Movie Title: Mother!
First Watch / Repeat Viewing
Running Time: 2 hr. and 1 min.
Who did I watch with?: Flying Solo
Where did I watch it?: Home
Darren Aronofsky is a director with some great movies on his resume such as The Wrestler and Requiem for a Dream. Both of those films have artistic concepts, but also have a strong plot to accompany them. Unfortunately, Aronofsky also has a tendency to make movies that have very little in the way of a coherent plot that surrender purely to concept such as Pi. Mother! falls into the latter category and is an absolute mess from a plot perspective. The metaphorical / surrealist nature of the rest of the movie doesn’t have any consistent message or clear meaning and thus butchers the rest of the movie.
To begin with, none of the characters in the story have names, which typically means that they are meant to represent the every man or every woman. The story starts off after a fire with Jennifer Lawrence burnt to a crisp. Things quickly revert to a past state where Javier Bardem’s character is obsessed with a large crystal he got from his home when it burnt down. He is a famed poet suffering from writer’s block and Lawrence is longing for a child he will not give her.
House guests show up played by Ed Harris and Michelle Pfeiffer. Ed Harris claims he showed up at the house looking for a room to rent, but quickly admits he is ill and wanted to meet his favorite writer. Pfeiffer joins him later. Harris is seen throwing up with a wound on his side the first night and nothing about him is ever really explained. Harris and Pfeiffer abuse Lawrence’s hospitality, to say the least, while Bardem uses them for inspiration for his writing. Eventually their sons show up and fight over a contested will. Afterward, Bardem uses the conflict and relationship with his wife as inspiration for a new piece and an endless stream of people begin coming to the house.
Throughout this there are visions of the house breathing and bleeding occurring in Lawrence’s mind and she consumes a yellow liquid to make it go away. Later, she inexplicably flushes the liquid down the toilet. In the basement a concrete wall absorbs blood and shakes when the boiler kicks on. There is a floor that bleeds repeatedly. Sharp piercing sounds occur in her head repetitively. While a large portion of the 1st half of the movie focuses on this you don’t have to worry about it at all because it doesn’t go anywhere.
Here are a few possible ways I saw of interpreting the movie:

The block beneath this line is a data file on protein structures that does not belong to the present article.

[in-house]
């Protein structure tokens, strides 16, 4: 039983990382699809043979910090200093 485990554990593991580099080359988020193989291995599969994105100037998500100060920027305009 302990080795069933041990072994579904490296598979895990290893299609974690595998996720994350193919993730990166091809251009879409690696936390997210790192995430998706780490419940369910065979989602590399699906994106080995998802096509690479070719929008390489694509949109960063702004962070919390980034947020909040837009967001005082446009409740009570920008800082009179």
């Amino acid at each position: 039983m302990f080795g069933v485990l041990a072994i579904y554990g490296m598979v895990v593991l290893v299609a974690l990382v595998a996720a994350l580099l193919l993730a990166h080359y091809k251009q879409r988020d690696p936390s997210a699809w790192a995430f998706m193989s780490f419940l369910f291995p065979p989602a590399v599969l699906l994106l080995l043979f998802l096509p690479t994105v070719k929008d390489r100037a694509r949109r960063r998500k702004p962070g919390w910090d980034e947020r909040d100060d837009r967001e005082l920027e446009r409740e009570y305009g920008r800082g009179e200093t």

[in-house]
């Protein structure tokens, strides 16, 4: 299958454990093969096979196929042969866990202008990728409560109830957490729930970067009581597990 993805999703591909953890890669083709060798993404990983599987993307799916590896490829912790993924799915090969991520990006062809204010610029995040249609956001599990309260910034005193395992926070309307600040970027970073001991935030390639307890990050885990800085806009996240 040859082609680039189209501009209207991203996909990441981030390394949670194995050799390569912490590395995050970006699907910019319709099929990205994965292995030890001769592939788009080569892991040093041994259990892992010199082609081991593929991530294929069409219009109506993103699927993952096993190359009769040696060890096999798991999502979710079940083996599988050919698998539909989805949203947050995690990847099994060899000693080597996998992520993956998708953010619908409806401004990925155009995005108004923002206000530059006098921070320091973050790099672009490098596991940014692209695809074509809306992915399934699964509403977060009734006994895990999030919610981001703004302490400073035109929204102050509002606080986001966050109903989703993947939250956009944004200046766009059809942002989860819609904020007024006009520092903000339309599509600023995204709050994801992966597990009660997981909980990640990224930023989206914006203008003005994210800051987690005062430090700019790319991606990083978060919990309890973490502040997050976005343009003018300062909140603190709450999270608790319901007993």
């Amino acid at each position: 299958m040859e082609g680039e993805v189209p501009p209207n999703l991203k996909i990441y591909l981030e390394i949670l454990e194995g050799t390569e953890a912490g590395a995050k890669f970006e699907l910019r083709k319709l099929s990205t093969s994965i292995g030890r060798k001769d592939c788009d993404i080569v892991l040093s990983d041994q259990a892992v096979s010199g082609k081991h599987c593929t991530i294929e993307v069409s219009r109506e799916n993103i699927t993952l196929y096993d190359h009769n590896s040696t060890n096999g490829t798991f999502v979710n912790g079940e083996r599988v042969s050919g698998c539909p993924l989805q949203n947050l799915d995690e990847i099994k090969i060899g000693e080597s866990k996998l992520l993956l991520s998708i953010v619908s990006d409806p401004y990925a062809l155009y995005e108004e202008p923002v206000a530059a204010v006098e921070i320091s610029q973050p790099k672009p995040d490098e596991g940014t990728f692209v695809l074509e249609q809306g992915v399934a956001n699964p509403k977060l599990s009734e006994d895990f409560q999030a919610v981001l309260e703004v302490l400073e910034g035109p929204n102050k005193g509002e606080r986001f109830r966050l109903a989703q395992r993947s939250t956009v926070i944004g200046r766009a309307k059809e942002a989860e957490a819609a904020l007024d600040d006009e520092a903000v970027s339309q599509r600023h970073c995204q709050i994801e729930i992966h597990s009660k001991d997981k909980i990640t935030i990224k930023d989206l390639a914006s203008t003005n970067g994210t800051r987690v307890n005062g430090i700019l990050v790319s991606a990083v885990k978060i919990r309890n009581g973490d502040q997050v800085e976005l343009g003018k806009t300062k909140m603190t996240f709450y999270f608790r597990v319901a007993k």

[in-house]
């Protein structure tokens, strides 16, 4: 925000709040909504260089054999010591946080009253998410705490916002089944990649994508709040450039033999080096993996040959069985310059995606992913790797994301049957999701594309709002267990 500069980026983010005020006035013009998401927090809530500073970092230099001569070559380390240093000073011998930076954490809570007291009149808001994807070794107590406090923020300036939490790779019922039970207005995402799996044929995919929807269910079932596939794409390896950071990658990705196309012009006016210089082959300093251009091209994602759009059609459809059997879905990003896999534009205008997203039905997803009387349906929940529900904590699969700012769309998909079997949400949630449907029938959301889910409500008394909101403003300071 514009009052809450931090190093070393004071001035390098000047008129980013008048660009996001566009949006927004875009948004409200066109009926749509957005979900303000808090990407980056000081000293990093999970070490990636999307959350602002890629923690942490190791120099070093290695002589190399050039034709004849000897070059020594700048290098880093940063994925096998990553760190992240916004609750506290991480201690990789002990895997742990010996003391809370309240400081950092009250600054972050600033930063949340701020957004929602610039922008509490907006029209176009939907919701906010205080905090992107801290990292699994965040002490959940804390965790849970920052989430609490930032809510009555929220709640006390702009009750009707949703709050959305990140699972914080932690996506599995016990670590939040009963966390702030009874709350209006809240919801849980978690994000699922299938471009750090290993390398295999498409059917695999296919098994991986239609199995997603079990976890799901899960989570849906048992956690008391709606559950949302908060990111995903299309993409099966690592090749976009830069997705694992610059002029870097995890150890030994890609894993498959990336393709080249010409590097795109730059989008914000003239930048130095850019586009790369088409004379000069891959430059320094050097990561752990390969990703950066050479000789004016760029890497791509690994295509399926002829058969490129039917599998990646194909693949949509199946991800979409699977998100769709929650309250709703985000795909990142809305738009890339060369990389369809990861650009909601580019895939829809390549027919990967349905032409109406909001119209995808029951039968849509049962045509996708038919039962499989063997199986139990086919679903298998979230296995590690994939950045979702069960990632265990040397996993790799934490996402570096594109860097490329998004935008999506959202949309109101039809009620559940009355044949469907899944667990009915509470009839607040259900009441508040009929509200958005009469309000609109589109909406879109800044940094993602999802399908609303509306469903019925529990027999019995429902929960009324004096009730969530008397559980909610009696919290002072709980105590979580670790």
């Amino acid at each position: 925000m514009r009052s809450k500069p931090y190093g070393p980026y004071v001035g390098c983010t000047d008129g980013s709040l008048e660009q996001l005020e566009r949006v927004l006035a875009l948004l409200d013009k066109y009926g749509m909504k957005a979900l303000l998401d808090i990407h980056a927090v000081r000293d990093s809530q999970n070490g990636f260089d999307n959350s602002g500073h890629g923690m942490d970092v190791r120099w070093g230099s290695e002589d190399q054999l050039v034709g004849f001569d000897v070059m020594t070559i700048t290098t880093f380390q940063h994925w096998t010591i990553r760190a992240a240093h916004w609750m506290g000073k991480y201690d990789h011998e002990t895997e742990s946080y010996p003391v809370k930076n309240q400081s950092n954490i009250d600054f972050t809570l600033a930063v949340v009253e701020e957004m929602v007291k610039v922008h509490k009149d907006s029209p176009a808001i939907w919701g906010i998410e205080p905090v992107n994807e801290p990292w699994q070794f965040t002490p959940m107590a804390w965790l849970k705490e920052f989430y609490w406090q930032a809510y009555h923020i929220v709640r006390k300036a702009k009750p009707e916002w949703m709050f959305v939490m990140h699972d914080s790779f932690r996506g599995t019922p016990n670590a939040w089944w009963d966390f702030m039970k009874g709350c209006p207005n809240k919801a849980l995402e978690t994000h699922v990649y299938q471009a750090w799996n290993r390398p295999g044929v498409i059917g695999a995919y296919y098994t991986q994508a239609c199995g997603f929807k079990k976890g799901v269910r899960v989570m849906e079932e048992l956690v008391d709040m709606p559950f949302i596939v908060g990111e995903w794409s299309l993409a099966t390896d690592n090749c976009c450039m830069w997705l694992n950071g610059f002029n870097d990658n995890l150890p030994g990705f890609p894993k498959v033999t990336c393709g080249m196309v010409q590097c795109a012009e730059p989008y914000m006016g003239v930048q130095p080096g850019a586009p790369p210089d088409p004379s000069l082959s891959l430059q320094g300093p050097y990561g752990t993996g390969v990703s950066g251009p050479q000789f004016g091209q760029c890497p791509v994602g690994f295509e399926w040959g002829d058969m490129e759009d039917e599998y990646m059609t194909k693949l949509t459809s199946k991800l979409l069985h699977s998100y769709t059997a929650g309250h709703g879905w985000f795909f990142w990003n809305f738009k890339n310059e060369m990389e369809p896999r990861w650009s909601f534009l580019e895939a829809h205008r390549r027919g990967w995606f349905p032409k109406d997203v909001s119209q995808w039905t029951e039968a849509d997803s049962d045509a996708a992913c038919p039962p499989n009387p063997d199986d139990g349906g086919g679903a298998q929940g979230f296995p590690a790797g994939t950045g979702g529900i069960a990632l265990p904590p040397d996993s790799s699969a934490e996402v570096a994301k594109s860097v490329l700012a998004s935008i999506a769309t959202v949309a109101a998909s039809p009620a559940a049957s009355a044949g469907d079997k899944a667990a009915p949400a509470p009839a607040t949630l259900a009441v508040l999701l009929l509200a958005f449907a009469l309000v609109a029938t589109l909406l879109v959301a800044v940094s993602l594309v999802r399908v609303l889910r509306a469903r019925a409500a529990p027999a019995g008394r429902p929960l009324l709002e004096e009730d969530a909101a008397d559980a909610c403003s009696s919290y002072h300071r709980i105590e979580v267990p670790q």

1. An Allegory About Celebrity
Bardem, the successful writer, achieves fame, but then everyone wants their literal and metaphorical pound of flesh from him. They bring gifts, but also destroy everything he worked for. Unfortunately, he is unable to see it.
2. An Abusive Relationship
Bardem takes advantage of Lawrence in every possible way and bleeds her dry…which leads too…
3. A really fucked up version of The Giving Tree (or what the giving tree is actually about because it really is a pretty fucked up story on its own)
This didn’t hit me until very close to the end of the movie when Bardem and Lawrence are talking and Lawrence literally says “but I have nothing left to give,” which is basically verbatim out of the Shel Silverstein story. Surprise, surprise, Bardem finds one more thing to take much like how that stupid door mat of a tree lets that old bastard sit on him in the story. Don’t tread on me.
4. Religious Parable
It doesn’t make a lot of sense as a religious parable, but there is a lot of religious imagery. There is a scene where blood is absorbed in the house and a frog emerges from a hidden passage which strikes me as very old testament (plagues.) Then there is also the anointing of followers, helping those in need, forgiveness, and a lot of Christ imagery surrounding Lawrence’s child (she is the titular mother after all.)
5. I’m certain there are others, but ultimately…
The problem is that none of these interpretations can be interpreted clearly and consistently throughout the film. The characters are also so detestable that I couldn’t care less about the message the movie is trying to send. The end is practically worse than the dreaded “it was all a dream after all,” though I’m certain it was going for something about the cyclical / repetitive nature of life.
Watching this movie quickly became a chore before descending into surrealist trash. The characters were annoying, the plot was nearly non-existent, and I couldn’t wait for it to end. There was lots of cheap shock value and interesting special effects, but by the time it came around I cared so little that it was irrelevant. Do yourself a HUGE favor and skip this hunk of trash.
Tomorrow’s Movie: Wind River (2017)
Today was a resting and fasting day and then I’ll be run/walking three miles tomorrow with a weigh in.